[00:15:47] And that environment of playfulness and discovery is really just enjoyable. And we love that about the space. I’m sure you’ve seen all the data. The beauty continues to grow and, [00:16:00]double digits. The latest Circana data for Q2 confirmed again that prestige beauty is growing faster than mass, although mass continues to grow, but prestige grew in both dollars and units,

[00:16:11] which is amazing to see. And that was at 15% growth. So it’s a sector that’s resistant to many different situations, be it a global pandemic or a recession inflation, et cetera. It has its ups and downs and some categories can be cyclical of course, but it’s an amazing place to play in, which is why I think you’re seeing so many investors wanting to come in and wanting to come in early.

[00:16:35] Because it’s a category that you wanna jump into earlier. So we get so many interesting calls from larger private equity funds that call us to say, oh, we really love this person in your portfolio and or this brand in your portfolio. And I’m like, you have no business talking to them. They’re so teeny tiny.

[00:16:51] But I think they also recognize that they have to come in earlier and start building those relationships earlier.

[00:16:58] Rohit: Absolutely. Absolutely. No, I’m [00:17:00] absolutely with you. Beauty is rooted in evolution, it is so basic. Of course men,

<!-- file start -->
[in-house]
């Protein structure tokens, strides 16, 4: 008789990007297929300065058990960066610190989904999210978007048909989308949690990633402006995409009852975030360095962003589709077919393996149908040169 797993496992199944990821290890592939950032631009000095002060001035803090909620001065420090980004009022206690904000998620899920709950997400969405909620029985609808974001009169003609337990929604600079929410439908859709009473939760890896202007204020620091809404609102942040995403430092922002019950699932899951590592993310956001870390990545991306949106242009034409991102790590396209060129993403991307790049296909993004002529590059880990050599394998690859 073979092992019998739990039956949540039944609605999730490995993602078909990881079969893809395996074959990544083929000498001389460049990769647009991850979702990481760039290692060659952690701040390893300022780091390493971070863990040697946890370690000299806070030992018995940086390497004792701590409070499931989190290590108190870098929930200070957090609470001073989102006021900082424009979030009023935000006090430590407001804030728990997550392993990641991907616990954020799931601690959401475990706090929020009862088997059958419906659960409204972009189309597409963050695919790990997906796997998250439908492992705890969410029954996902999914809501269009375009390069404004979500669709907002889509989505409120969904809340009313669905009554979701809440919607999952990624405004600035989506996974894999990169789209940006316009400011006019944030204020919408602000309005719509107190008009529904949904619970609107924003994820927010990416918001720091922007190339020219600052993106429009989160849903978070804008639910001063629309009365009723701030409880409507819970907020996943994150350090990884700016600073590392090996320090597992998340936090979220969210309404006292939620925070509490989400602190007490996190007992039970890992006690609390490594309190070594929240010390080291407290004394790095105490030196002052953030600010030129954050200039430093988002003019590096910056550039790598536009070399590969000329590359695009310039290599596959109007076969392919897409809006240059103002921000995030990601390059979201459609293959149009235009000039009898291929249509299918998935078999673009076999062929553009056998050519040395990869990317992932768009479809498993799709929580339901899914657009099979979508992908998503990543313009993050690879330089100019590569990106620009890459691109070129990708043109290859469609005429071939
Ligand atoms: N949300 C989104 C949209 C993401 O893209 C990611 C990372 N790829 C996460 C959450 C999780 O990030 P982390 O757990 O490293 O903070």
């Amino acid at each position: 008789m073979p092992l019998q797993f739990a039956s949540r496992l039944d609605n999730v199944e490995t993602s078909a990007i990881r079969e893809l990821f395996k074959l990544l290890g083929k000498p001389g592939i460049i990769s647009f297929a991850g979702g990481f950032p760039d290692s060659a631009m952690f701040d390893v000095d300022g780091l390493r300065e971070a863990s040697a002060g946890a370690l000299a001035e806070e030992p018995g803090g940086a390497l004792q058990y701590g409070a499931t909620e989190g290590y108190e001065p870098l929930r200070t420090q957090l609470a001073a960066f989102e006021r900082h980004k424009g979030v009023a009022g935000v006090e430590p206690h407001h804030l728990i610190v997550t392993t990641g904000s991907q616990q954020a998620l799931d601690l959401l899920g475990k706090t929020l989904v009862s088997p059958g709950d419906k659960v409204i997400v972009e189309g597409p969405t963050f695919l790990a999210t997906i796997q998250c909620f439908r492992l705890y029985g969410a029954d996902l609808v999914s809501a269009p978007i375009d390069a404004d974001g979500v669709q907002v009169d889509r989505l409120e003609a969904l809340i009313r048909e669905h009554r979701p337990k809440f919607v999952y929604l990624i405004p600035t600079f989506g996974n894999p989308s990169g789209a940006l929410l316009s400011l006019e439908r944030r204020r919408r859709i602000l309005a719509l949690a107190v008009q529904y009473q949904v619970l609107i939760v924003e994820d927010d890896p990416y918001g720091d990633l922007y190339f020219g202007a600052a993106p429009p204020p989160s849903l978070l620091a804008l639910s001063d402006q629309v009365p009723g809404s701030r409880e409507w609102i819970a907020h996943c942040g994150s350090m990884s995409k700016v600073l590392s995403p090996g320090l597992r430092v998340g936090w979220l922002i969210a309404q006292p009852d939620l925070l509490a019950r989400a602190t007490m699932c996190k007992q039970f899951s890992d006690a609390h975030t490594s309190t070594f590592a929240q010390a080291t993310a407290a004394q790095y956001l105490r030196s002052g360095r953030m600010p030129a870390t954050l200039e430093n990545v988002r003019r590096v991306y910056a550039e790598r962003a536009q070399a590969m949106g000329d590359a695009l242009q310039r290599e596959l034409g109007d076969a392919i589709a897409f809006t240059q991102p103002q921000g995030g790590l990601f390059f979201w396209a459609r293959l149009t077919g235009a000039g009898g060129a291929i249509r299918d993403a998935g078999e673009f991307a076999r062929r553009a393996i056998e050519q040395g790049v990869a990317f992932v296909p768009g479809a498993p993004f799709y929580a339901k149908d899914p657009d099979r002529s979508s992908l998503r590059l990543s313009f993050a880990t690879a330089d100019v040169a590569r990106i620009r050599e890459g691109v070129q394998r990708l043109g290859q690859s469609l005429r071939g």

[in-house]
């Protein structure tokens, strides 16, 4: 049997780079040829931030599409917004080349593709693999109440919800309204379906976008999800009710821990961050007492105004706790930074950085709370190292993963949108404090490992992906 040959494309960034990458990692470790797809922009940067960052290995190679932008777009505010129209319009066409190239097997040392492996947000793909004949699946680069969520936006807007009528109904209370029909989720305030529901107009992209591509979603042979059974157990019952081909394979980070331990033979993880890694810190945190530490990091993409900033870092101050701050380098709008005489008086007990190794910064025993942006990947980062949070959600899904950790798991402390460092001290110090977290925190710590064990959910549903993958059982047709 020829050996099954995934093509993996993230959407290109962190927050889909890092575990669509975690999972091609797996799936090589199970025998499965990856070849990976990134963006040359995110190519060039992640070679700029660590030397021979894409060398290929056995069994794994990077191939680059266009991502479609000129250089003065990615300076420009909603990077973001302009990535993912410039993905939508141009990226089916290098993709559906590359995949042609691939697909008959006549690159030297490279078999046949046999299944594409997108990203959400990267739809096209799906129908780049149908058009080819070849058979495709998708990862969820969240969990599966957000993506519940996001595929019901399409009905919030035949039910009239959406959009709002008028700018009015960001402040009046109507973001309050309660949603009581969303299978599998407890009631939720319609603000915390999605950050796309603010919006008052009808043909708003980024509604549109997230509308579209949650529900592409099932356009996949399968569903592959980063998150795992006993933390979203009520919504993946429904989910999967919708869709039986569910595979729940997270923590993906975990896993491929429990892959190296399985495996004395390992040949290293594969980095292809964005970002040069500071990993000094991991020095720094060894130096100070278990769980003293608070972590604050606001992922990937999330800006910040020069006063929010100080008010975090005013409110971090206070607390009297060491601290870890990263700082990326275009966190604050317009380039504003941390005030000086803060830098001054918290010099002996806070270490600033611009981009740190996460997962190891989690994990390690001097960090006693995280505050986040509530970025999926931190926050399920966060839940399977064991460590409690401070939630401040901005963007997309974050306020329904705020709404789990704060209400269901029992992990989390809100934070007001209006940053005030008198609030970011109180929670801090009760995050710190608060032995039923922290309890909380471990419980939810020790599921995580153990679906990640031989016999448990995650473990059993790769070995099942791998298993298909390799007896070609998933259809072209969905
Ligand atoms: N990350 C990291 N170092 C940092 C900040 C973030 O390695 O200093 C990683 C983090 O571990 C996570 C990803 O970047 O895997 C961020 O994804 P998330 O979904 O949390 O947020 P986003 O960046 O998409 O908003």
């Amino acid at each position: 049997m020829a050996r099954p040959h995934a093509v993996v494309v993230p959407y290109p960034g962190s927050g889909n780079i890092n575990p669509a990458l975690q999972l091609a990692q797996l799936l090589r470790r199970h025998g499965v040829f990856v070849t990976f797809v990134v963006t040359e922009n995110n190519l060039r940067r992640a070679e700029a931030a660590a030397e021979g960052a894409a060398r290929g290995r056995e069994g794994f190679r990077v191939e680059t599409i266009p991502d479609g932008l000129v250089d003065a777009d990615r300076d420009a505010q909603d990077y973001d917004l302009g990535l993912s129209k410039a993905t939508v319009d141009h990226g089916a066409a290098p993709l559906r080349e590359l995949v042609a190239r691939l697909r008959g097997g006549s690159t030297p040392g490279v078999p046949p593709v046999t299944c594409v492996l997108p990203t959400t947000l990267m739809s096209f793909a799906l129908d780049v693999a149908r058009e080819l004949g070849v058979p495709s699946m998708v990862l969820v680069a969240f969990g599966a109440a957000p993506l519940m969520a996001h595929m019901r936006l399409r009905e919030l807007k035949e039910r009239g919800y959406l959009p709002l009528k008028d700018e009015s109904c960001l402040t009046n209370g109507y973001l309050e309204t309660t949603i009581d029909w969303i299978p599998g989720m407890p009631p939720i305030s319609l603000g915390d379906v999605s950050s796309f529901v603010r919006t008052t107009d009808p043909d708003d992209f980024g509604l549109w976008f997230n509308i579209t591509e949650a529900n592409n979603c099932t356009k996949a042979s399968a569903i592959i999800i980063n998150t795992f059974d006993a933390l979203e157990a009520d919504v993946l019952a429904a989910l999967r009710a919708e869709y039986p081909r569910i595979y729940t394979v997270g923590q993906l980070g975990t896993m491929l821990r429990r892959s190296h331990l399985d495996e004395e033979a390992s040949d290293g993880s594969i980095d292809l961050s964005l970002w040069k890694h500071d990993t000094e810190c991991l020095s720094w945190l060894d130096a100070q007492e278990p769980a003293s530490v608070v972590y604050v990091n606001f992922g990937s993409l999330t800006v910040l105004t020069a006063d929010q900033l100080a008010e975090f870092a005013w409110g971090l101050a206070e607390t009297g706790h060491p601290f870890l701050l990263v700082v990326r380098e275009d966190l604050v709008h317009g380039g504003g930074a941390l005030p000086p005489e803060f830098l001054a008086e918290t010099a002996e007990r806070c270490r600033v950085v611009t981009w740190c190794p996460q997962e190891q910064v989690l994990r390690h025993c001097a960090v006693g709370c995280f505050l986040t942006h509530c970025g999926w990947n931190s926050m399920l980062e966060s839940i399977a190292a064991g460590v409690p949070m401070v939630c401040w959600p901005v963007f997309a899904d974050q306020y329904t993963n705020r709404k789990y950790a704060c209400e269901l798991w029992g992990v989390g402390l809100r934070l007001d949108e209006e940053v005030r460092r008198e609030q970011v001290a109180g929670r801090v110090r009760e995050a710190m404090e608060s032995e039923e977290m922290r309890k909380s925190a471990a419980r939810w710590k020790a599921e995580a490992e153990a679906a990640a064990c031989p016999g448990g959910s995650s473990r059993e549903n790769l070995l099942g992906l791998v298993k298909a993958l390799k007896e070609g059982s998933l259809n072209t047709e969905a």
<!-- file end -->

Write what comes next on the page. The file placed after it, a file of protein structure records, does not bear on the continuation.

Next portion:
[00:17:05] they’re starting to use beauty. I need to use more. It is still very nascent compared to, and I have a theory, I think nobody has still cracked why men need beauty. I think nobody has cracked the problem. I have my theories on that.

[00:17:17] I’d love to

[00:17:18] Cristina: talk to you about that. Maybe we’ll do another podcast about it.

[00:17:21] Rohit: I would love it. I would love it. But you are bang on, the discovery that Sephora has created,

[00:17:25] and I’ve spoken to the CXOs of L’Oreal, et cetera, they’re in awe of what Sephora has done. They’re like absolutely wowed by the trajectory that Sephora has had.

[00:17:33] But, now coming to True Beauty Ventures, Cristina, tell me what, the big question that every founder maybe wants to know, is what do you look for in a founder, in a brand, in an idea